Mechanisms of action and resistance of histone deacetylase inhibitors (HDACIs) are not well understood. A gene expression analysis performed in a phase 1 trial of vorinostat in leukemia indicated that overexpression of genes involved in antioxidant defense was associated with clinical resistance. We hypothesized that non-epigenetic mechanisms may be involved in resistance to HDACI therapy in leukemia. Here we confirmed up-regulation of a series of antioxidants in a pan-HDACI-resistant leukemia cell line HL60/LR. Vorinostat induced reactive oxygen species (ROS) through nicotinamide adenine dinucleotide phosphate oxidase in leukemia cells. An increase in ROS resulted in translocation of nuclear factor E2-related factor 2 from cytosol to nucleus, leading to up-regulation of antioxidant genes, including a majority of glutathione-associated enzymes as a cellular protective mechanism. Addition of β-phenylethyl isothiocyanate, a natural compound capable of depleting cellular glutathione, significantly enhanced the cytotoxicity of vorinostat in leukemia cell lines and primary leukemia cells by inhibiting the cytoprotective antioxidant response. These results suggest that ROS plays an important role in action of vorinostat and that combination with a redox-modulating compound increases sensitivity to HDACIs and also overcomes vorinostat resistance. Such a combination strategy may be an effective therapeutic regimen and have potential clinical application in leukemia.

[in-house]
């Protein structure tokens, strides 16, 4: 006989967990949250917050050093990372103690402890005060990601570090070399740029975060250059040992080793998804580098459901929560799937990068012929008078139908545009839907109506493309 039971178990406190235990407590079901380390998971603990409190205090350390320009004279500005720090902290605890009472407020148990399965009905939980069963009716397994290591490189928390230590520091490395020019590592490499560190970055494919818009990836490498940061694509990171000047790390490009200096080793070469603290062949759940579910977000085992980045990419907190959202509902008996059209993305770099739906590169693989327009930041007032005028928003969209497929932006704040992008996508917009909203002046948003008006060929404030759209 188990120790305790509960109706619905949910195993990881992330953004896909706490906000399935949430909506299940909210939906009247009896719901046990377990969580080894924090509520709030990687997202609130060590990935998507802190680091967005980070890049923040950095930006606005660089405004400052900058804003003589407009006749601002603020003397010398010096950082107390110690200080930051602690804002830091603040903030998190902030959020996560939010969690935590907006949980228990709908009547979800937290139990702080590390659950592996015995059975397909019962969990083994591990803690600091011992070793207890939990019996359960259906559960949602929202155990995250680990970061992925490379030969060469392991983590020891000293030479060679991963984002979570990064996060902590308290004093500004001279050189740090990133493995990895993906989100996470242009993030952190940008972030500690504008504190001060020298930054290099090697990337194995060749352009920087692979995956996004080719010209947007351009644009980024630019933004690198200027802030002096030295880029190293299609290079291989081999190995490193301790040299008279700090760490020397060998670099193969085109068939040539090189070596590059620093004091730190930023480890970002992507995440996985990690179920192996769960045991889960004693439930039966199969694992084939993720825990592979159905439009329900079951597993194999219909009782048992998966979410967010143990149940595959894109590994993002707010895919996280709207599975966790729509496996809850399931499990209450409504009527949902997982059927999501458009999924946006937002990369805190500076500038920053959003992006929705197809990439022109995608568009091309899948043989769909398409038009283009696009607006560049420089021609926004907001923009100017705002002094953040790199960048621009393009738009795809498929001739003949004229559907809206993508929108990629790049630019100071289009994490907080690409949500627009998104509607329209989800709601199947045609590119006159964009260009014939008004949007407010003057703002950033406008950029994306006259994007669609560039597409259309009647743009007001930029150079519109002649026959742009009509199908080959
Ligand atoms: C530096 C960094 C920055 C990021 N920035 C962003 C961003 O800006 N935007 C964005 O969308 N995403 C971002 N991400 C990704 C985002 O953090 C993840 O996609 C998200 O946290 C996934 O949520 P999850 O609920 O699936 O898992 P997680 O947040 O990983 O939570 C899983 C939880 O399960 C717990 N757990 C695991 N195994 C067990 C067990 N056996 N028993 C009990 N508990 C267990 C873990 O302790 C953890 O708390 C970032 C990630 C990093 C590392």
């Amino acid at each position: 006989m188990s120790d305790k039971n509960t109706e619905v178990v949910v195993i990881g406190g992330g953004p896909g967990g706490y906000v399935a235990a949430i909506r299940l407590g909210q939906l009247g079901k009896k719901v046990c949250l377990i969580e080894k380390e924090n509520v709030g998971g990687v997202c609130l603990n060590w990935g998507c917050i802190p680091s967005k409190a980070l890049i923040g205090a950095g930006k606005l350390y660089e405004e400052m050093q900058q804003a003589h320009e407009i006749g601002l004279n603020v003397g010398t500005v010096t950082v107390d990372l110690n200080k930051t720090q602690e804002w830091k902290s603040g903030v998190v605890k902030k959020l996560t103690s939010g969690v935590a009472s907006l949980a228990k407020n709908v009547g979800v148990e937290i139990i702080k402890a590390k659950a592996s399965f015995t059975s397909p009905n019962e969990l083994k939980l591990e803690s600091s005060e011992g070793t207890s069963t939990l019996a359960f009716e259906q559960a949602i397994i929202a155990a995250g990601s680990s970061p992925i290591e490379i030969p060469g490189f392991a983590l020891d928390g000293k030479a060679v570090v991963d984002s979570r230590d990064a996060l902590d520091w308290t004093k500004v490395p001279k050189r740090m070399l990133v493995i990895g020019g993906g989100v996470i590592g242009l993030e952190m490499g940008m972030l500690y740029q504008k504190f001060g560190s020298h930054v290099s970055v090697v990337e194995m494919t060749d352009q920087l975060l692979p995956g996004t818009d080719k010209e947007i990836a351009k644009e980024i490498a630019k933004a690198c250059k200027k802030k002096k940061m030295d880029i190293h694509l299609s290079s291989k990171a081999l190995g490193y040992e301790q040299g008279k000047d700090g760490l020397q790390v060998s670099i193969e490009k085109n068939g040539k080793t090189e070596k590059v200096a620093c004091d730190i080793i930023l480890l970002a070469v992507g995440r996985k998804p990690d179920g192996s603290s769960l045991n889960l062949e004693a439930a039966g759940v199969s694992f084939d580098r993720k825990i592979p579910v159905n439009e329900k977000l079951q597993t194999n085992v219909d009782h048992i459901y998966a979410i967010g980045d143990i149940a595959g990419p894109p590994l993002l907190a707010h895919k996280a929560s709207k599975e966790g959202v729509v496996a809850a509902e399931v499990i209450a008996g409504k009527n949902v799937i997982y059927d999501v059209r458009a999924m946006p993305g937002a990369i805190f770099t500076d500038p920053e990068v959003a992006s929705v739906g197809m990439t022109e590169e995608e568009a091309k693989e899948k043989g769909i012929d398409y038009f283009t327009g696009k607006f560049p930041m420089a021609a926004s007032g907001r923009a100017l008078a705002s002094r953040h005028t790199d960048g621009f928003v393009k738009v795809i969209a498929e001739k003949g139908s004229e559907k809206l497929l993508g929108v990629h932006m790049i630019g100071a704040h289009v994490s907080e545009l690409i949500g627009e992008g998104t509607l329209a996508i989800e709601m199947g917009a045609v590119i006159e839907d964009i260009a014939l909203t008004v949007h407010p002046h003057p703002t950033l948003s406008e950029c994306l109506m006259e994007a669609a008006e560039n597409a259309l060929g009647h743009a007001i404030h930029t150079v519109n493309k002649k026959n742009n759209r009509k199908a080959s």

ASJC Scopus subject areas
- Cell Biology